Kontoor’s cost of capital will be relatively low for the first five years of operation as a standalone company due to the amount of debt in its capital structure. As stated previously, the effective interest rate on the debt was about 5.1% at the time the final form 10 was submitted to the Securities and Exchange Commission. The cost of capital will increase over time as the company pays down debt.

After considering these factors, I arrived at a fair value of $38.50. At the current price of $27.37, this represents a margin of safety of roughly 40%.

When comparing Kontoor to Levi, there seems to be a chronic mispricing. Levi shares are trading at 13.4 times 2019 enterprise value-Ebitda, while Kontoor is trading around 7.8 times. As a result, Levi should absolutely demand a higher multiple in the market due to its past growth. However, the discrepancy is far too wide. A $38.50 price target implies a 2019 enterprise value-Ebitda multiple of 9.35.

In regard to the the dividend, management said in the form 10 Kontoor plans to dish out a $2.24 annual dividend. This currently represents an 8.1% yield. This seems steep for a company that has minimal capital expenditures to cover the dividend quite easily. Management plans on delivering a dividend based on a 60% payout ratio going forward. A dividend has yet to be declared, though.

The reason for undervaluation is simple. VF Corp. is widely held by institutional investors. There was a large market cap discrepancy between VF and Kontoor, forcing those funds with a large-cap mandate to sell the stock. Along these same lines, Kontoor isn’t included in the S&P 500, but rather the S&P Small Cap 600. Those institutions that have a mandate to hold only S&P 500 funds were also forced to sell. For other investors, this stock simply isn’t as appealing as VF Corp. A value jeanswear manufacturer that has had declining sales for the past four years doesn’t quite get investors excited, whereas “the big three” brands VF still owns do get people excited.


Some risks Kontoor Brands currently faces are related to the trade war. It may be difficult for the company to penetrate the Chinese market with its Wrangler brand and Lee may see a decline in sales in that region. In addition, roughly 85% of the company’s manufacturing facilities are located in Mexico. While President Trump did not go through with implementing tariffs on Mexico, it could still happen in the future, which could increase production costs.

Another headwind the company faces is the closure of more brick-and-mortar stores. As a result, a greater portion of Kontoor’s revenues will come from fewer retailers.


Several catalysts could push the share price up to fair value levels. Three analyst reports have come out since the spinoff, so more positive analyst coverage would likely propel the stock higher. However, the opposite is also true.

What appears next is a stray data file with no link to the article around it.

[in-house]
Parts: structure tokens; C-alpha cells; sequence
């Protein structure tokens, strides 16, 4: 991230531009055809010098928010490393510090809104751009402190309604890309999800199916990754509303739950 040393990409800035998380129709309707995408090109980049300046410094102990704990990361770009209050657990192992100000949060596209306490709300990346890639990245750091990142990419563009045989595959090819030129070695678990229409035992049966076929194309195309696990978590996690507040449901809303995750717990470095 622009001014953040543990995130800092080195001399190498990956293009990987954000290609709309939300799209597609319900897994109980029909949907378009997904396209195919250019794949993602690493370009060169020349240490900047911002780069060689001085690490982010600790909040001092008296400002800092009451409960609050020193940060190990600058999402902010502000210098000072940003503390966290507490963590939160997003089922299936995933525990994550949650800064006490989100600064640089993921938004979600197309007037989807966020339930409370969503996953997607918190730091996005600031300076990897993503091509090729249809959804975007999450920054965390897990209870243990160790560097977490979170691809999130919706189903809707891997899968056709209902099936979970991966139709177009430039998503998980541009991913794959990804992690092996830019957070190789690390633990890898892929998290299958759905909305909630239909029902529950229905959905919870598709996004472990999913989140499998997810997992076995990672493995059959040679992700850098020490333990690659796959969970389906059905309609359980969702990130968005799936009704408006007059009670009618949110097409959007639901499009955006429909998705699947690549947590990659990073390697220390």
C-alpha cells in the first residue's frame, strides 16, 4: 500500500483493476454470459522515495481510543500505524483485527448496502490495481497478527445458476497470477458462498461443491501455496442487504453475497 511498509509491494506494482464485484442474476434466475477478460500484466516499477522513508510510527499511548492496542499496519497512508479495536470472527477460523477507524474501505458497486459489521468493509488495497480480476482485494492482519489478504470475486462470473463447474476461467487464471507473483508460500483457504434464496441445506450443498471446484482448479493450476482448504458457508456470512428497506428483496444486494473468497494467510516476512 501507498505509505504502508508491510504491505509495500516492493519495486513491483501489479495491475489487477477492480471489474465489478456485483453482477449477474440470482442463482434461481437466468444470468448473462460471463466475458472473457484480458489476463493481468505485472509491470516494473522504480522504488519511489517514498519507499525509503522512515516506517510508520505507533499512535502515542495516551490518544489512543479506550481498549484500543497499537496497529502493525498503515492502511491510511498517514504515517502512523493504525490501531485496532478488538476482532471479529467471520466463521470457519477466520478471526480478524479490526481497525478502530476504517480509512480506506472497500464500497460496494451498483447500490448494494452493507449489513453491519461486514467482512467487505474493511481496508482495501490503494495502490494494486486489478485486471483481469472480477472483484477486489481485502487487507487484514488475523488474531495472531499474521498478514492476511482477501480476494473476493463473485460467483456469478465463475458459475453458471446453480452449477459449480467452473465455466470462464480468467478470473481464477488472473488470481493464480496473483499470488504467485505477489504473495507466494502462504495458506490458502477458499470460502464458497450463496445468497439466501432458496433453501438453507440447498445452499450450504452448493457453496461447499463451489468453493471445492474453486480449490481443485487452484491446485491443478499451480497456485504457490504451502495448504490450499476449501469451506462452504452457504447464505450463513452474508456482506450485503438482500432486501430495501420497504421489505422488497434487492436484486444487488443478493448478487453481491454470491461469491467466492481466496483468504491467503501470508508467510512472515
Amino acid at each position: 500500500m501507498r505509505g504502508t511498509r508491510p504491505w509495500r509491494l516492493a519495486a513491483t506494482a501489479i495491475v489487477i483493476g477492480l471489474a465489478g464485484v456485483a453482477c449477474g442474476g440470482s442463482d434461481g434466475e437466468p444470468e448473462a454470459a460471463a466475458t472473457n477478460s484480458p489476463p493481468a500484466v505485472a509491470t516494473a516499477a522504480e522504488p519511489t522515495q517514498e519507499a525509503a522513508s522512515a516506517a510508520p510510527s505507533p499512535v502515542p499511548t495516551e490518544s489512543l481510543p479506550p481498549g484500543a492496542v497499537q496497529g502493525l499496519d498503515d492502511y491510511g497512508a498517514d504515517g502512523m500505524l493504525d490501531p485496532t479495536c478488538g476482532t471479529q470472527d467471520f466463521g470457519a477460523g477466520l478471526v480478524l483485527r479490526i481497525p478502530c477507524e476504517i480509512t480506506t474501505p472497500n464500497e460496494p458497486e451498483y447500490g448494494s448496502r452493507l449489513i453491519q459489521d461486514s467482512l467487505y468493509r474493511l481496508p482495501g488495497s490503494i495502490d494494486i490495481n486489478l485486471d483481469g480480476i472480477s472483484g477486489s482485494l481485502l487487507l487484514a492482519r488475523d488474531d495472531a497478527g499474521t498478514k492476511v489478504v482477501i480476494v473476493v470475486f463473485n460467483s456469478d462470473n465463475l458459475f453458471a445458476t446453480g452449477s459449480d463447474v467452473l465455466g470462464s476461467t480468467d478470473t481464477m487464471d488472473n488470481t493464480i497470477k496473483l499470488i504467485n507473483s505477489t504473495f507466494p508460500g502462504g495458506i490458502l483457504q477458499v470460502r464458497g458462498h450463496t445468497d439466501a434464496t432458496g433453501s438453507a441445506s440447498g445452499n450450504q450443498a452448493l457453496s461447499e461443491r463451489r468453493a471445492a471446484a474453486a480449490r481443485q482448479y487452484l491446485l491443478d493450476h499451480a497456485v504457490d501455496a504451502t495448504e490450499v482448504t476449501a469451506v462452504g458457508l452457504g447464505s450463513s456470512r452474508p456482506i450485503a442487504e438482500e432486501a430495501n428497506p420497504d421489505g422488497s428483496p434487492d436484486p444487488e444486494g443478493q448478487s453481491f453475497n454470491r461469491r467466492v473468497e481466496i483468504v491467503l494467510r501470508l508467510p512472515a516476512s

Bank of America gave a price target of $24 on June 6. The analysts cites multiple contraction of 6 times 2020 Ebitda to get to this valuation. Interestingly enough, the bank set a 12 times 2020 enterprise value-Ebitda multiple for Levi. I’d like to hear how the analyst reconciles these two valuations.

Susquehanna assigned a price target of $36 on June 13. Stifel set a price target of $46 on May 28.

On the fundamental side of things, any reversal in the revenue story should send a positive signal to investors that management can turn this ship around. With an 8% dividend yield, there clearly isn’t much growth priced into the stock.

The final catalyst is the declaration of a dividend. Some investors seem skeptical of the annual $2.24 per share dividend. I see no reason to be skeptical of it at all. It has the free cash flow to cover this amount and more, and it is blatantly stated in the form 10 the company intends to pay out 56 cents per quarter. When the dividend is announced, not only will you be receiving an attractive yield at current levels, but you should also see some price appreciation to reflect an appropriate yield.

Kontoor Brands is currently undervalued due to indiscriminate selling by institutions. The business is not very appealing and has not been growing. Regardless, it has solid long-term relationship with its customers and pricing power over its competition. The company provides customers with brand name jeans at a great value, just as the stock does for its current investors.

Disclosure: Long Kontoor Brands.